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what are the benefits of working for a larger agency vs a smaller agency as a sales agent? Related: business referrals

I am a teacher in NYS and I have been interested in real estate for a few years now.

Posted on 2013-02-15 01:00:42

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I've worked for both large and small agencies and I can tell you that size matters! In a small agency, you don't get the training, software tools or marketing exposure the large firms can provide. But don't let that alone make up your mind. Real estate is a relationship business. Most of your clients won't care what company you work for. More important to most people is the relationship you have with them, or the relationship you build with them. You can be highly successful in any size firm, but in any case there are some realities you should be aware of... The most important asset in real estate is the listing. This is because in a 10-hour day you can take 10 listings, and hopefully get 10 sales down the road, or you can show 10 homes to one buyer and hopefully get one sale. So listings are high-value time management targets. They also have a down side. Everytime you get a listing, you have to spend your own money marketing it. You'll have to buy a lock box, signs and make flyers. You may need to buy ads in magazines and other publications. You'll have to have a web site of your own and business cards. On average, depending on the property, location, and market conditions, you may spend as much as $2,000 marketing a property before, and if, you ever get paid for a sale. Working with buyers in the beginning is always a good idea because although it is more time consuming, you only have to pay for gas and the occasional coffee or lunch with the clients. The key to minimizing the time to a purchase with buyers is in asking good questions. In Real Estate, former teachers often make the most successful agents. This is largely due to the fact that they are good at needs analysis and take a teaching approach with their clients. So before you decide to enter real estate as a profession, think how you would spend as much as $5,000 before you get paid, and begin cataloging the names, addresses, phone numbers and emails of everyone you know. These will be the first people you notify of your new career and ask for business and referrals from.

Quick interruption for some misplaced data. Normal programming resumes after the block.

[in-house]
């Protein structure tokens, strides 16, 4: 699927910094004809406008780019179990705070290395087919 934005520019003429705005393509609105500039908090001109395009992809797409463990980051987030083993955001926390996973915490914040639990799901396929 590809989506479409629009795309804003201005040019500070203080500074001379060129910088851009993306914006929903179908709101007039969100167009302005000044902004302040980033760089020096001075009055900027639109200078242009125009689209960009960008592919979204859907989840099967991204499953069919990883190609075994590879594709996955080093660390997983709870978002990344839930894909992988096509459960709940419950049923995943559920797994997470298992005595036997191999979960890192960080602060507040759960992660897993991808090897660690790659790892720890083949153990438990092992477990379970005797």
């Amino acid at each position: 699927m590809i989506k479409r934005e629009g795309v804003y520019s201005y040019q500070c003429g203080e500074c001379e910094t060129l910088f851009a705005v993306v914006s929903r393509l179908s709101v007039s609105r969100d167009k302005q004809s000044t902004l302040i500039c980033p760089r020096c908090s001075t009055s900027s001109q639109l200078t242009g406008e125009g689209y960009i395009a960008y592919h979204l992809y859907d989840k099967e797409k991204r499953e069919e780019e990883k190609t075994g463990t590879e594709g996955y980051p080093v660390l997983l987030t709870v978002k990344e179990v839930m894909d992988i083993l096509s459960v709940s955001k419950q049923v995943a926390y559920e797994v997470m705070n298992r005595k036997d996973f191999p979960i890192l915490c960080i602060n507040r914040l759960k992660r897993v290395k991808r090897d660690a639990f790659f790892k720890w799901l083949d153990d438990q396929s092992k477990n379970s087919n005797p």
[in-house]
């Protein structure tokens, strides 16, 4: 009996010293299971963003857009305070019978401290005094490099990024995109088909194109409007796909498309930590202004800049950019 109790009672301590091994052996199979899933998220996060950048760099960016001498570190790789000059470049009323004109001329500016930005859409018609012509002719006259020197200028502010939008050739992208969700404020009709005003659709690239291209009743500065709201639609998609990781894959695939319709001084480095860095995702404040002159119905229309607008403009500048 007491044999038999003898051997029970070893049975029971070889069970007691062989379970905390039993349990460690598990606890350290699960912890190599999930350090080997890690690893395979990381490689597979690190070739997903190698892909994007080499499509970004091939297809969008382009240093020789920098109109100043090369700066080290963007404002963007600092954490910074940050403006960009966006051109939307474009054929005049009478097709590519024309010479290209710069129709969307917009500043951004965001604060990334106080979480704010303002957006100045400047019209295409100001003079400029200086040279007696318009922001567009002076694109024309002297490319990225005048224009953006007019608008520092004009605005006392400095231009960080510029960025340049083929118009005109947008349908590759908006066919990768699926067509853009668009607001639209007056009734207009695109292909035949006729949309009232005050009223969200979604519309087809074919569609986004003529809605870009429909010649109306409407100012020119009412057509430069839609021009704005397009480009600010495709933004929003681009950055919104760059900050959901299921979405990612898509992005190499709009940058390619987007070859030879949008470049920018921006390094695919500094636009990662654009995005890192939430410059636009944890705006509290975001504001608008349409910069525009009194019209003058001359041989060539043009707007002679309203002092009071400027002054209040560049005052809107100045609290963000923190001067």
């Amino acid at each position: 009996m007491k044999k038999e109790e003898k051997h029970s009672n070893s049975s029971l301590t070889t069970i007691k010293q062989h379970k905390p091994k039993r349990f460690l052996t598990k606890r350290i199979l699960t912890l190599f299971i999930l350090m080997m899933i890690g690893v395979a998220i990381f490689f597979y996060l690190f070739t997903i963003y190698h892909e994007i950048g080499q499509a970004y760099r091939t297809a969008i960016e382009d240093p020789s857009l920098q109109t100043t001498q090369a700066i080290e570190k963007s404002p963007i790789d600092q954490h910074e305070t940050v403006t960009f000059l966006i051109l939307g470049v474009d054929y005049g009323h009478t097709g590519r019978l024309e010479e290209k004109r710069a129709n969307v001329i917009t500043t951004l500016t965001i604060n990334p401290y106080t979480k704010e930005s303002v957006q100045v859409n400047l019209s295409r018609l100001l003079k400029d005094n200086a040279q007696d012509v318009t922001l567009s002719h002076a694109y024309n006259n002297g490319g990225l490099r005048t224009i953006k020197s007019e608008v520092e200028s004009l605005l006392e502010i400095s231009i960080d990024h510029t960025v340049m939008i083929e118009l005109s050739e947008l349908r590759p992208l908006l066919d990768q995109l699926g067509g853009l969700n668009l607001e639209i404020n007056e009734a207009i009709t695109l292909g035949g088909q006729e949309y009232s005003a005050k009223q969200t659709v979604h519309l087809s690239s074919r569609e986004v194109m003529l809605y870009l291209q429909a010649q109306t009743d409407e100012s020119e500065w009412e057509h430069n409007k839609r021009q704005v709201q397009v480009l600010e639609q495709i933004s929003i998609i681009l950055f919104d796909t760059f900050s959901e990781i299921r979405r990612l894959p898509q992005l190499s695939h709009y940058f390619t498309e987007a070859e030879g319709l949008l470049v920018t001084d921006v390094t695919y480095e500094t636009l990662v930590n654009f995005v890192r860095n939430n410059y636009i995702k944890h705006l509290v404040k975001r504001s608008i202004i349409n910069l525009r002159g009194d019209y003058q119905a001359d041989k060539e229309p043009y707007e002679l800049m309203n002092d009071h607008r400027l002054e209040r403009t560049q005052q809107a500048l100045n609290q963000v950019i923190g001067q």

2013-02-15 01:00:42
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